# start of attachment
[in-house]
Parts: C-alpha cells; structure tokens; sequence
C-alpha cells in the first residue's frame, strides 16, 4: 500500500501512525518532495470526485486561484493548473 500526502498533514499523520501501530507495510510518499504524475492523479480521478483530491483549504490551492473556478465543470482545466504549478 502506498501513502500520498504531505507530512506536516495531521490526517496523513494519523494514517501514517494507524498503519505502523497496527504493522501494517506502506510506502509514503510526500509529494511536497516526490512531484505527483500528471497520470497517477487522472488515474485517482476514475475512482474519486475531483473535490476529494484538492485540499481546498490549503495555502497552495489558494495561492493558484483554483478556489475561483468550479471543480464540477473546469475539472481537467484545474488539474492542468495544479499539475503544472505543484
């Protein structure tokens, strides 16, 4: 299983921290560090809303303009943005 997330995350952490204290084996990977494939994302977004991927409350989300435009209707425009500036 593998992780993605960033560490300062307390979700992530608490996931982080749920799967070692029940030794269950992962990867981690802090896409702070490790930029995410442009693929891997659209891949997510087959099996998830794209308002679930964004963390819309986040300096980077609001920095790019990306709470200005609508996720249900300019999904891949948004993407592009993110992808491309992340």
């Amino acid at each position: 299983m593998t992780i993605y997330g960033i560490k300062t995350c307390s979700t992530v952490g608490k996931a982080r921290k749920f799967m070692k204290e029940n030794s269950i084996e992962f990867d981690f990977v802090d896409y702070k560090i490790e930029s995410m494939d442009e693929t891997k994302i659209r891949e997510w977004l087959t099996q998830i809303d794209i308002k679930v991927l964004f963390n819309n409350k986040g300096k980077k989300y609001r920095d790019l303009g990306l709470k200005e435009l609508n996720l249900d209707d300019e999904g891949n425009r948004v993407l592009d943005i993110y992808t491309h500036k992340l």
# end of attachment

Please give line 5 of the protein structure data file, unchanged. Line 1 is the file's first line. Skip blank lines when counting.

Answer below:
């Amino acid at each position: 299983m593998t992780i993605y997330g960033i560490k300062t995350c307390s979700t992530v952490g608490k996931a982080r921290k749920f799967m070692k204290e029940n030794s269950i084996e992962f990867d981690f990977v802090d896409y702070k560090i490790e930029s995410m494939d442009e693929t891997k994302i659209r891949e997510w977004l087959t099996q998830i809303d794209i308002k679930v991927l964004f963390n819309n409350k986040g300096k980077k989300y609001r920095d790019l303009g990306l709470k200005e435009l609508n996720l249900d209707d300019e999904g891949n425009r948004v993407l592009d943005i993110y992808t491309h500036k992340l």